The concept of reduction in animal research refers to methods that result in the use of fewer animals to obtain scientifically valid information. Reduction also can be achieved by obtaining more information from a given number of animals so that in the long run fewer animals are needed. The goal is to achieve a balance between sound experimental design and minimizing the number of animals used.
When designing experiments, scientists must ensure that their sample population – whether it includes animals, people or something else – is large enough to enable them to draw meaningful conclusions from experiment results. People who conduct scientific surveys encounter a similar situation. To obtain results that accurately represent a certain population, they must survey a scientifically obtained sample that is suitably large. Surveying too small a sample, or one that is not scientifically selected, may lead to results that are not reflective of the larger group.
Researchers today have a greater understanding of good experimental design and statistical methods. They also have a heightened awareness of the moral and ethical reasons for reducing animal use. The high cost of using animals in research is another incentive for minimizing the number of animals used.
The rapidly developing field of bioinformatics offers opportunities for reducing animal use. Bioinformatics is an emerging, interdisciplinary field that draws on math, statistics and computer science to analyze complex biological data. Bioinformatics can be used, for example, to analyze complex experimental results from multiple sources, patient statistics and scientific literature. This fusion of biomedicine and computer technology holds promise for gleaning more information from experiments, including from studies conducted in the past, and thereby contributing to a reduction in animal use.
The CNPRC realizes the value of bioinformatics to its mission and is exploring how best to use this powerful tool in its investigations. For example, bioinformatics has helped researchers mine the Center’s extensive medical records on its monkey colony, as well as those of other primate centers around the country. In a recent study involving the CNPRC, the University of Oxford, the University of Pittsburgh and other primate centers in Wisconsin and New England, researchers demonstrated that this archival information could be used to study the role of genetic and environmental factors in endometriosis in rhesus macaque monkeys. The centers possess a vast archive of information on the animals’ pedigrees and nutritional, experimental, menstrual and reproductive histories, which could be used to investigate the genetic basis of endometriosis. Since the human and monkey forms of the disease are similar, such a study could lead to a better understanding of the pathogenesis of endometriosis and identification of the best method to treat it.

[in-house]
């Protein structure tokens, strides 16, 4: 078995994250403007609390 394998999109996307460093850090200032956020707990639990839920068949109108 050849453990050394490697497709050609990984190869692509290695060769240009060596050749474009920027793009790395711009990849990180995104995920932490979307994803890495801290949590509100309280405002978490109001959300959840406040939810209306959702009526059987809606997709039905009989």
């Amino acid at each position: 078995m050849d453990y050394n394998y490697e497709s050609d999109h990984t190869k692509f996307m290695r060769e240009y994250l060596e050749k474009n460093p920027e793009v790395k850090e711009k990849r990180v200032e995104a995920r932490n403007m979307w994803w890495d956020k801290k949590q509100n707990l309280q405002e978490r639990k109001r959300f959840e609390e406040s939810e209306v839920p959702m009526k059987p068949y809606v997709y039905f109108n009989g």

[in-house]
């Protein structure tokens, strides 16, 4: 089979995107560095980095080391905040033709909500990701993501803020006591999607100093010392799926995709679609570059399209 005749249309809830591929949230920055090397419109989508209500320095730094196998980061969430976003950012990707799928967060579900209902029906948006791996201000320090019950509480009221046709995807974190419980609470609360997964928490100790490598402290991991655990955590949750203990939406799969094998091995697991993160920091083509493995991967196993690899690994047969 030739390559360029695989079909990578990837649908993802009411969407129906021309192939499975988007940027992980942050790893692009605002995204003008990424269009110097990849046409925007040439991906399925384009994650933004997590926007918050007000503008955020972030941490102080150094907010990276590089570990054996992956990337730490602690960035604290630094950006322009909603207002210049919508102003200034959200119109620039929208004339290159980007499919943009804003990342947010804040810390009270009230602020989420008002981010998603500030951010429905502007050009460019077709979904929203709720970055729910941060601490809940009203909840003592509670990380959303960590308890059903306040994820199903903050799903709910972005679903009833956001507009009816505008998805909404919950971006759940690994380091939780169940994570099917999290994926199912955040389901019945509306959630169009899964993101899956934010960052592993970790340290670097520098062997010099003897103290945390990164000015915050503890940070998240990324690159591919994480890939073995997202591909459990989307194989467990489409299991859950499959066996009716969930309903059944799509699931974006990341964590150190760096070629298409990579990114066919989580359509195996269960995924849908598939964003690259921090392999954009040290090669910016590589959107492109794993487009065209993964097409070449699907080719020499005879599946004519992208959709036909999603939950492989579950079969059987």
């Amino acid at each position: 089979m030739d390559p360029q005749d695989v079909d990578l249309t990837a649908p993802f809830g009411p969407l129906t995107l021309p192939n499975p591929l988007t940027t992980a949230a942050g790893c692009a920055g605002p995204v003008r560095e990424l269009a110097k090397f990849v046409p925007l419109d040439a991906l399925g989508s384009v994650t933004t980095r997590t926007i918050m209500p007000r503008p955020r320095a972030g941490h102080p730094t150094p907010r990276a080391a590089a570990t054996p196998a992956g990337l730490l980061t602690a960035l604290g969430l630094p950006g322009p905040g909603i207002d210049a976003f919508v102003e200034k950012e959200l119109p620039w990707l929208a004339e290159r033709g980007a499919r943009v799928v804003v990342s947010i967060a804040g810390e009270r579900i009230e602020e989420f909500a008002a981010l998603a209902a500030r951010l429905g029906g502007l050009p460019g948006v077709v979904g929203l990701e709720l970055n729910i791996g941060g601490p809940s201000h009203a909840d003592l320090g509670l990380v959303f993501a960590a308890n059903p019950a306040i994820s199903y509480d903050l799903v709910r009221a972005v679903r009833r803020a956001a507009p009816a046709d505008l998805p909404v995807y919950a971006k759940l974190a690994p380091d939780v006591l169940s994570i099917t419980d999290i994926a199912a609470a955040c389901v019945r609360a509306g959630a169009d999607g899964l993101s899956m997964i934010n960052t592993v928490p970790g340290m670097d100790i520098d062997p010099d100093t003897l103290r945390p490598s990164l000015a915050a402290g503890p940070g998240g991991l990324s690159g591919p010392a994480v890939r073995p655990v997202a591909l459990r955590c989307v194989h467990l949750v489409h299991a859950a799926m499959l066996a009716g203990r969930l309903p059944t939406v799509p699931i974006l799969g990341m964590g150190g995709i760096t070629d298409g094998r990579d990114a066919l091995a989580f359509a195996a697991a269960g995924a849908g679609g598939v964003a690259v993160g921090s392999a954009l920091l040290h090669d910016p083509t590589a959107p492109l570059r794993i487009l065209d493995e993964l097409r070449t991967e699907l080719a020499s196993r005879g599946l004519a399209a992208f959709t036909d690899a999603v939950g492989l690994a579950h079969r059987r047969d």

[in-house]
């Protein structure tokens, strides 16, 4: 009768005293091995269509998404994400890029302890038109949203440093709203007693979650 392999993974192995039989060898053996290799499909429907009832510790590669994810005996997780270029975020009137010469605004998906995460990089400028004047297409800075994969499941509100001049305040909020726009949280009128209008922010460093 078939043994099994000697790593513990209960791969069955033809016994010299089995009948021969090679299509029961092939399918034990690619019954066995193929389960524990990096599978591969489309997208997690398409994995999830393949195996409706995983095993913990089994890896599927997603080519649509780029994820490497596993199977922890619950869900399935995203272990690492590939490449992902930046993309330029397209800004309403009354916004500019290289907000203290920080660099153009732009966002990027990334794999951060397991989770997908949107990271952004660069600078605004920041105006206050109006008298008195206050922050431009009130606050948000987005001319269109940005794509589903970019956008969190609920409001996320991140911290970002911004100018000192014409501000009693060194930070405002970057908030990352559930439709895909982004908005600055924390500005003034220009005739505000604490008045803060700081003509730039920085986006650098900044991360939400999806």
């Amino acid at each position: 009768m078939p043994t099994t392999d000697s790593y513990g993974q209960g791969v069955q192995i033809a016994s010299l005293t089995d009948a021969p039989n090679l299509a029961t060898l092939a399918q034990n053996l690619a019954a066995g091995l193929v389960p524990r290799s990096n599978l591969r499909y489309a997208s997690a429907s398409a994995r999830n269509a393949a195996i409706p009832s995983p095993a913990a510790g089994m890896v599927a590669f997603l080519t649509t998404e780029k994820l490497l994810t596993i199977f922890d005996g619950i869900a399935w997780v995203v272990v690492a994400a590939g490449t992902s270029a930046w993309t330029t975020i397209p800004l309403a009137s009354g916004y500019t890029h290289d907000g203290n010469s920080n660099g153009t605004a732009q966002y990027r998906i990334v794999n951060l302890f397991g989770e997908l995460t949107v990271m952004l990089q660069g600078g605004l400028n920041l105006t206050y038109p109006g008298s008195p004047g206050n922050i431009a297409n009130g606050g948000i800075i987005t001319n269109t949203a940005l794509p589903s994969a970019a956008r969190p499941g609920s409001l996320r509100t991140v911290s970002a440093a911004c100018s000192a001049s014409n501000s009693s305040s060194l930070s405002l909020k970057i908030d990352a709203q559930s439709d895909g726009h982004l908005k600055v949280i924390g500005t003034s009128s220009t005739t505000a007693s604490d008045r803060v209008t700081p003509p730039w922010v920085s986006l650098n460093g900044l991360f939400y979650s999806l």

Research strategy can also contribute to a reduction in animal use. For example, a small pilot study, using a small number of animals, may indicate to researchers whether a larger study is appropriate. In some cases, in vitro, or test tube, experiments may indicate the feasibility of a larger study or ways a study could be modified to use fewer animals or less-invasive procedures.
Each year, the CNPRC supports a number of pilot studies, which are smaller and of shorter duration than typical research projects. Pilot projects provide researchers with an opportunity to obtain preliminary data, determine the feasibility of a larger study and refine their research plan in order to pursue funding for a larger research project.